Three educators. Three states. Three demographics. All practicing Readers and Writers Workshop here.
We are the Modern PLC, and every Wednesday, we share our behind-the-scenes collaboration as we talk about the most urgent moving parts of our classroom pedagogy. This week’s conversation between Jackie and Shana explores the value of shifting away from the more traditional modes of rote memorization and more toward wordplay.
1. Why do you integrate vocabulary study into your classroom, and how do you approach it?
Jackie: This is my first year integrating vocabulary into my freshman classes. Previously I had taken a traditional approach, relying on the Oxford-Sadler books in my junior/senior Advanced Composition classes. The problem was that by the end of the year, many of my students would forget the twenty or so words we had memorized every other week. I knew something had to change, so I returned to the words of my mentors, Penny Kittle and Linda Rief, to gain a better understanding of how they approached vocabulary. Now instead of having my students memorize lists of prescribed vocabulary, they find four words per week and store them in the dictionary section of their writer’s notebooks.
Shana: I love the study of words, so one of the things I always find myself noticing about an author is the type of vocabulary he or she employs. Diction makes up a great deal of a writer’s style, so I think it’s important to study it. I am fortunately not required to adhere to a certain program or set list of words, so I tend to approach the study of vocabulary more along the lines of noticing words that are in our reading and writing. I don’t have a formula or routine for vocabulary study, although as a general rule I try to set aside mini-lesson or quick-write time about every two weeks.
2. What is the inherent value of vocabulary study?
Shana: Something I’ve been thinking a lot about is the inherent value of vocabulary study. Vocabulary acquisition is just one little piece of the puzzle that makes up literacy, but it seems to get so much attention from the powers that be. For example, last year our school had two schoolwide goals–one of them was “vocabulary.” What does that even mean? Do we want our teachers teaching more “vocabulary words?” Do we want our students memorizing more “vocabulary words?” What is the difference between academic and non-”academic vocabulary?” I’m just not sure that vocabulary acquisition is as big a piece of the literacy puzzle as our testing/curriculum planners believe.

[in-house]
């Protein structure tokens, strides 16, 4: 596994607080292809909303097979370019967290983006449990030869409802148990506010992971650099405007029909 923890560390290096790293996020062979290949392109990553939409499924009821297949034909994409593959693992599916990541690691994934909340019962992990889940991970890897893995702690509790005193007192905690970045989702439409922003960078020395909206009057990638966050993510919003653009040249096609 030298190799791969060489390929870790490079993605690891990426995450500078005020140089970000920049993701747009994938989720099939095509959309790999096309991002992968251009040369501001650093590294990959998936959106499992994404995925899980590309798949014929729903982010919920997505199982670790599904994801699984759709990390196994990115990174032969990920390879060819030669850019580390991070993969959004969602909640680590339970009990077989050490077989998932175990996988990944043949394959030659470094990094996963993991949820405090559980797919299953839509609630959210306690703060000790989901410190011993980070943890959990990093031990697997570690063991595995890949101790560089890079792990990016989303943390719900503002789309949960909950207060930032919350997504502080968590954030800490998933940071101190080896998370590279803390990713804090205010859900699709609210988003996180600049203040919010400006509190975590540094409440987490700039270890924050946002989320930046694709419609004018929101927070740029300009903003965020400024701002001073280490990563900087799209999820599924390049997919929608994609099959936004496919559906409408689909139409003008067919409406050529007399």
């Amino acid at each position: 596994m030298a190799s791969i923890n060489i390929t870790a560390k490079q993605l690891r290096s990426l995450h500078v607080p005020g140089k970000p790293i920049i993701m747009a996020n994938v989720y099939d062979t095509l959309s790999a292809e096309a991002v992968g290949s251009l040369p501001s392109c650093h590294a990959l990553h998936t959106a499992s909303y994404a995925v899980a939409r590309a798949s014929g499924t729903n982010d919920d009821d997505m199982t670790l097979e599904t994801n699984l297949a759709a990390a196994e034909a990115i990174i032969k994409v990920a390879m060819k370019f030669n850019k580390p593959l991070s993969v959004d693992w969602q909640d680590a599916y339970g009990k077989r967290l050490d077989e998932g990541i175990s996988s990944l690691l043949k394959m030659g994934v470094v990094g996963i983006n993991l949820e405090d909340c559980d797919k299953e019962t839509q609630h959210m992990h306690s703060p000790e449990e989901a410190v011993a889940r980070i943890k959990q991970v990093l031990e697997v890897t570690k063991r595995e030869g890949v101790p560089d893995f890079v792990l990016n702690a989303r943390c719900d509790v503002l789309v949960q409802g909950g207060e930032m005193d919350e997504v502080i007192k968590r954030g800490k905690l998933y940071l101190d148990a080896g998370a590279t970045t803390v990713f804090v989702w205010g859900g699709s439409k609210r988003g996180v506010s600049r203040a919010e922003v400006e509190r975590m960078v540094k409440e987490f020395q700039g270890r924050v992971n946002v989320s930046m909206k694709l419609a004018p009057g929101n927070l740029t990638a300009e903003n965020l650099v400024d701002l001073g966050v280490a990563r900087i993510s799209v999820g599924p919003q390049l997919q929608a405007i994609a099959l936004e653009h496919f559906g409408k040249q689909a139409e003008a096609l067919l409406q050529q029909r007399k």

Jackie: I agree wholeheartedly with you, Shana. I am not required to teach vocabulary, but every year I tell my students that reading helps build one’s vocabulary. The more I thought about it though, the more I wondered how these skills translated, how my students would develop their own lexicons if they never actually stopped to think about the words they were reading.
Unlike your school, though, my school’s major initiative has been towards Common Core-based instruction. Fortunately, part of the College and Career Readiness Anchor Standards for Language requires students to “also have extensive vocabularies, built through reading and study, enabling them to comprehend complex texts and engage in purposeful writing about and conversations around content.” I believe vocabulary study shouldn’t be about isolated memorization; instead, it should allow students the freedom for wordplay. When students are given the freedom to not only pick their own vocabulary words but also share them with their peers, they are more likely to explore definitions, find connections, and play with usage. I receive more questions about context clues, Latin roots, and parts of speech during bi-weekly vocab lessons than I have at any other point in my career.